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Using a T-SQL Cursor

  • 28 November 2009
  • Author: DustinRyan
  • Number of views: 9442

In this article, I’m going to cover how to use a SQL Cursor, when you should use a SQL Cursor, and when you should not use a SQL Cursor. Basically, a SQL Cursor is a way to loop through a data set, row by row. Unfortunately, there is a huge downside to using a SQL Cursor: It’s slower than slow. If you use a Cursor to perform row by row operations on a huge data set, prepare to experience a big performance hit. The upside to a Cursor: There’s not really an upside. Sometimes it’s just necessary. Sometimes you really have no other option than to use a Cursor, which is why I am covering it here.

An example of when I recently used a SQL Cursor on a project for a client is a batch update of several tables that each contained identity columns. After inserting a row into a table, I retrieved the newly created identity column value (using SCOPE_IDENTITY) and inserted it into another table along with some values from a row in another dataset. It was slow, but it worked. Another example would be if I needed to execute a stored procedure against a single row at a time.

Now I want to share a couple tips with you before we dive into the syntax of a Cursor and start getting our hands dirty. The first tip is to try your best to limit the amount of data in your data set. Try using a WHERE clause to limit the amount of data the Cursor has to process. DO NOT do something crazy like SELECT * FROM TableHuge. It will take forever to run.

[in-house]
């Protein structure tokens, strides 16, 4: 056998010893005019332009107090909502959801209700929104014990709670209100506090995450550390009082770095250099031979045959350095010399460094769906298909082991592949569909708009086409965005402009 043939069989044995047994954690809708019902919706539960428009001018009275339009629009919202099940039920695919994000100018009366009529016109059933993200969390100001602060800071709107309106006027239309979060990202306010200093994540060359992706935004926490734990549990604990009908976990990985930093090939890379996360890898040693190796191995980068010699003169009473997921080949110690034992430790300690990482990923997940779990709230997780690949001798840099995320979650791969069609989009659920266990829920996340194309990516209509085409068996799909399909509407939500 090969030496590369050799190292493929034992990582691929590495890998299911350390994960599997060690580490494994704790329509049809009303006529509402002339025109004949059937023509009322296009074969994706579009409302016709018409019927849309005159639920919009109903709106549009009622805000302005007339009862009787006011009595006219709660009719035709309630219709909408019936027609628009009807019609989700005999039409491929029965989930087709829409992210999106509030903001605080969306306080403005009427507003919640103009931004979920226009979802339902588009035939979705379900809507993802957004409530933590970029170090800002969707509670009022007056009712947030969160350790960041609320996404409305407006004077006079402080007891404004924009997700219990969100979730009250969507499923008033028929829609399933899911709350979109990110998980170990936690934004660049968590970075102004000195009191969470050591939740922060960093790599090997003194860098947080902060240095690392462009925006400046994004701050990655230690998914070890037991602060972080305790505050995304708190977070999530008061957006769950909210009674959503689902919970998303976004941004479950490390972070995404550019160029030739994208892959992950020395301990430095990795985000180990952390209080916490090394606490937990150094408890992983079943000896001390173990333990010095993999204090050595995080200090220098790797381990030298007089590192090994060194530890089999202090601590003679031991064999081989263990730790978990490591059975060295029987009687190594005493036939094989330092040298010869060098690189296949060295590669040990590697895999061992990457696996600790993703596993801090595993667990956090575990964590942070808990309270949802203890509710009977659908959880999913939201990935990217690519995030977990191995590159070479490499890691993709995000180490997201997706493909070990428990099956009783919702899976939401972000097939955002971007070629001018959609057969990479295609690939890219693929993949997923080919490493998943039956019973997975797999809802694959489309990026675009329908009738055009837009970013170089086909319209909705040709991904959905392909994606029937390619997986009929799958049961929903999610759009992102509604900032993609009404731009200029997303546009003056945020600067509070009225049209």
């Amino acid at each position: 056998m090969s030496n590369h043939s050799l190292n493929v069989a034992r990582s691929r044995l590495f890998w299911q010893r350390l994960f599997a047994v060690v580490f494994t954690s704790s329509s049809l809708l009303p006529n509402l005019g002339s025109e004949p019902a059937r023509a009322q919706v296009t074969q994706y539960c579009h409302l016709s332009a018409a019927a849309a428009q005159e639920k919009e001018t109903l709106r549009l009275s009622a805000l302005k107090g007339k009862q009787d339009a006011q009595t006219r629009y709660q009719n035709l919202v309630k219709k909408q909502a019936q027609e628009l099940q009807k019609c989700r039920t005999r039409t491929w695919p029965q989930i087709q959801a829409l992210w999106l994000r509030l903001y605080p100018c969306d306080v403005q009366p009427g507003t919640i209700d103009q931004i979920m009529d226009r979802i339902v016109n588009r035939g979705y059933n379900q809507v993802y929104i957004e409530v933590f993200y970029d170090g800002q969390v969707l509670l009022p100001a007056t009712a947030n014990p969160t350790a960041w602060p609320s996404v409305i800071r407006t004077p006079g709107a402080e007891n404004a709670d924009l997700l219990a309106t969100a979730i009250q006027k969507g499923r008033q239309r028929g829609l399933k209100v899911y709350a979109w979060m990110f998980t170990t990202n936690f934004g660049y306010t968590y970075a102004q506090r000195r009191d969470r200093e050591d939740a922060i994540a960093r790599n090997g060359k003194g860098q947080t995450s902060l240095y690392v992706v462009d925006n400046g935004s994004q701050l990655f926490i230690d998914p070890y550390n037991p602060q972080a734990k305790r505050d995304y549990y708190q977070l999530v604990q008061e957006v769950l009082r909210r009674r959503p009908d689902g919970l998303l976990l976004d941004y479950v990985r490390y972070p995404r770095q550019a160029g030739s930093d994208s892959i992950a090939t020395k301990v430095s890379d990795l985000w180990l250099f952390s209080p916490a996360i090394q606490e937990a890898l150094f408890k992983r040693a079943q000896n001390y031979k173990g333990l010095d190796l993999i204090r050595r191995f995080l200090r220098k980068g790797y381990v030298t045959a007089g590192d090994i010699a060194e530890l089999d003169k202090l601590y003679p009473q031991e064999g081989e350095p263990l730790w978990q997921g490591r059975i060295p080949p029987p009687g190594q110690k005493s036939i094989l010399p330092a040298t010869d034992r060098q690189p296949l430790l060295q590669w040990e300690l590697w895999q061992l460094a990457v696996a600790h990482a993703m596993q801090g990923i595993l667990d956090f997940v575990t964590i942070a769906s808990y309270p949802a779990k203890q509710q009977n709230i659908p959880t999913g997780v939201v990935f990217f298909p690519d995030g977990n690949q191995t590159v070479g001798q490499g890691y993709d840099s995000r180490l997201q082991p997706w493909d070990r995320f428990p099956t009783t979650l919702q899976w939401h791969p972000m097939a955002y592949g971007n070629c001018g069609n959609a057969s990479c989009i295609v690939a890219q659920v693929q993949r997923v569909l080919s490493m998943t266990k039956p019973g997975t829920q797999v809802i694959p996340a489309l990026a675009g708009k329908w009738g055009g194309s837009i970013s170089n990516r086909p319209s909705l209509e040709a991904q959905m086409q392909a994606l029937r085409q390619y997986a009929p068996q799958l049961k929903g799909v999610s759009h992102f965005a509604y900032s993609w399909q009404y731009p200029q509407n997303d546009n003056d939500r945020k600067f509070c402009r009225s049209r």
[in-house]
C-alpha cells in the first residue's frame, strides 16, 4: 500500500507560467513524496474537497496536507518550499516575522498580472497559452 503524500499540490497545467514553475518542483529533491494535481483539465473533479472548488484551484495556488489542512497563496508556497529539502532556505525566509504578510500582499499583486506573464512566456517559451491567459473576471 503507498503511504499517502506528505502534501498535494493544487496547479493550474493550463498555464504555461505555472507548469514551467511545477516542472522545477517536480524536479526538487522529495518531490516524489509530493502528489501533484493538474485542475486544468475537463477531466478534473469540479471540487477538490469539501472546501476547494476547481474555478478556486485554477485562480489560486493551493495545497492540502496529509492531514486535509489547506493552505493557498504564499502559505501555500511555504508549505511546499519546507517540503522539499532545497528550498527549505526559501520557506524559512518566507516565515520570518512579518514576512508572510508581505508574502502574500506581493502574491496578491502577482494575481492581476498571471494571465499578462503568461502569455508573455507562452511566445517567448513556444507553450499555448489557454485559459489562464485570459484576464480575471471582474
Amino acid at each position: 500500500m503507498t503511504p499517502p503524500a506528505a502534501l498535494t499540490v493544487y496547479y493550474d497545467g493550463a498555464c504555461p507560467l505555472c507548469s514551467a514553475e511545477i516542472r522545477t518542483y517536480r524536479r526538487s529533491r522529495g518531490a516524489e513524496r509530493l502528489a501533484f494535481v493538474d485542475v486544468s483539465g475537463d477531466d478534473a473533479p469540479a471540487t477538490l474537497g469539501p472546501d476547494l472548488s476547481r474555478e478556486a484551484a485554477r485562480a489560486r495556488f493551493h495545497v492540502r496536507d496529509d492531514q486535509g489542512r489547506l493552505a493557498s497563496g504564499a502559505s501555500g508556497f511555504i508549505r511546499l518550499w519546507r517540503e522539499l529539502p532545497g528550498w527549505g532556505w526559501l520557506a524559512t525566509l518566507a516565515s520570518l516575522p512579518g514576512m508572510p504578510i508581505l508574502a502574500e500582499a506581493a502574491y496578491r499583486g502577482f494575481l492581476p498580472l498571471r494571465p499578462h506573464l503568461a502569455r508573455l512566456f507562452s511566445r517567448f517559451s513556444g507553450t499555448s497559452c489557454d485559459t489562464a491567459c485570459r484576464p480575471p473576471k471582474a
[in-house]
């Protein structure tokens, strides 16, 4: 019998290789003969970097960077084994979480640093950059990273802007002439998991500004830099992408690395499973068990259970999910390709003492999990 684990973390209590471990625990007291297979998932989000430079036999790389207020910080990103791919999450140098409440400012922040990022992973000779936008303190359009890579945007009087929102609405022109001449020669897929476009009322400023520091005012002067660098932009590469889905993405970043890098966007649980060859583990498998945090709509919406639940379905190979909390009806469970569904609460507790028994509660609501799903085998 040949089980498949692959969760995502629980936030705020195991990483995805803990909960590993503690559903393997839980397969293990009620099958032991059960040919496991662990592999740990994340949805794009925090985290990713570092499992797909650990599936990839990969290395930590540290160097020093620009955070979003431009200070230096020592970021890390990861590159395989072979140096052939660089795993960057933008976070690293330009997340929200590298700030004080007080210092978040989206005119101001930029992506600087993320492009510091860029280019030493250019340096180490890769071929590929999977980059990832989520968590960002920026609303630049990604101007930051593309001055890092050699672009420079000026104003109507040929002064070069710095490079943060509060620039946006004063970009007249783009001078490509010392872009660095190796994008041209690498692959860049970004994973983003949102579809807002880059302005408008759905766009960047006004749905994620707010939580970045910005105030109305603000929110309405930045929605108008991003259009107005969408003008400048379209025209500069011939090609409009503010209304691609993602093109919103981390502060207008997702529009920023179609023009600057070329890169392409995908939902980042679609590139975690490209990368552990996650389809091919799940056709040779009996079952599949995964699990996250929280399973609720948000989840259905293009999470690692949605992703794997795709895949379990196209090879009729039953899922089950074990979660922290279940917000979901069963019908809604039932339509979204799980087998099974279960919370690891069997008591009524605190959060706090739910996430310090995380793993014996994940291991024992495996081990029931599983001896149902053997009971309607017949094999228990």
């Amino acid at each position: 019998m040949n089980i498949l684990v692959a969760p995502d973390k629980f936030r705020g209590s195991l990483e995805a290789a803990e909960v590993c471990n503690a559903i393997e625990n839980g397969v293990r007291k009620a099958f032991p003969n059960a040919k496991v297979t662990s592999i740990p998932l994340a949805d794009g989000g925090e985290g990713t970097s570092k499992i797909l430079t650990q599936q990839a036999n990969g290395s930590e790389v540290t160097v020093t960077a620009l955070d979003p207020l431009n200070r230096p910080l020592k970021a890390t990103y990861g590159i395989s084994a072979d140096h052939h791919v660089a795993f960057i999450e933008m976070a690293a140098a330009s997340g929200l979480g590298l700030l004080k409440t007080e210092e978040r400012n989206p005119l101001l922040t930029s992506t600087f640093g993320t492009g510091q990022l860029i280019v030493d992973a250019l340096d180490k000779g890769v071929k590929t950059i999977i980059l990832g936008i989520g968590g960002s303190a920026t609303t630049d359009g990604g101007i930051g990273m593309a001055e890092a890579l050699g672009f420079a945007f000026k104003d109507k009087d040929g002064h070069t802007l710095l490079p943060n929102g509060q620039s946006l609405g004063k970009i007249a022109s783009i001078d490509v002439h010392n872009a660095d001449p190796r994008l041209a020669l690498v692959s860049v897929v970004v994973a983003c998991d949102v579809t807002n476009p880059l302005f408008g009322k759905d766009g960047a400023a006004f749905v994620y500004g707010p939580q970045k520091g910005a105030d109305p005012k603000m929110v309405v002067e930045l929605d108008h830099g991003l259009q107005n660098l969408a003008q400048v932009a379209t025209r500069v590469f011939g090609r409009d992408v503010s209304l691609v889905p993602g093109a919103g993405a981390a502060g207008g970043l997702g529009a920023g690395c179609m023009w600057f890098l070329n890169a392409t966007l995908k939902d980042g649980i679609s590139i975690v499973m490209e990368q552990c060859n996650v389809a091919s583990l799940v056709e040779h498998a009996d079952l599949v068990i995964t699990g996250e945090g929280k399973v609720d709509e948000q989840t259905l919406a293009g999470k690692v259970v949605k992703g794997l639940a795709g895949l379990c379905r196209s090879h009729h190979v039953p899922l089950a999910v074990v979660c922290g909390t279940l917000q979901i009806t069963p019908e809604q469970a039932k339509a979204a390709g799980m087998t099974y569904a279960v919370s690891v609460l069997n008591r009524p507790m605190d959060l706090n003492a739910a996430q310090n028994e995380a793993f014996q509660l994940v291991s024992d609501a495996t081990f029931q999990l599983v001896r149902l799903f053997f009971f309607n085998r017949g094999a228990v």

--First you declare your cursor and name it.

--Mine is named "CursorName" for this example.



--Next, I declare my type of cursor. I'm using a FORWARD_ONLY cursor.

--That means my cursors cycles through the data set in 1 direction:

--From beginning to end. If I used a SCROLL type cursor, I could

--retrieve rows anywhere in the data set instead of just the next row.

--Maybe we'll cover that another day.




--This is the data set my cursor will process row by row.

                   Select Column1, Column2, Column3

                   From Table

                   Where Column1 = 1


--Open the cursor and declare the variables that will hold the values

--from the current row in my data set

      OPEN CursorName

    Declare @C1 int, @C2 decimal(9, 2), @C3 int


--Load the variables with the values from the next row in the data set

    Fetch Next from CursorName into @C1, @C2, @C3


--Begin processing!

    While (@@FETCH_STATUS <>-1)



--This is where you do your row specific t-sql. The below insert command is just an example.  

                  Insert into Table2 (Column3, Column4)

                  Values (@C1, @C2)


--Get the next row from the data set               

    Fetch Next from CursorName into @C1, @C2, @C3


--Once the cursor has run through all the rows of the data set,

--End, Close, and Deallocate the cursor.   


    Close CursorName

    Deallocate CursorName



Let me just add one thing about @@FETCH_STATUS. @@FETCH_STATUS returns the status of the last row fetched from the data set by your cursor. If the @@FETCH_STATUS = 0, fetch was successful. If @@FETCH_STATUS = -1, fetch failed. If @@FETCH_STATUS = -2, the row fetched is missing. Also, @@FETCH_STATUS is a global to all cursor on a connection. so check out MSDN before you start using it so you don't get yourself into SQL trouble.


I hope someone found this helpful and if anyone has anything to add, just leave a comment!

Categories: Miscellaneous
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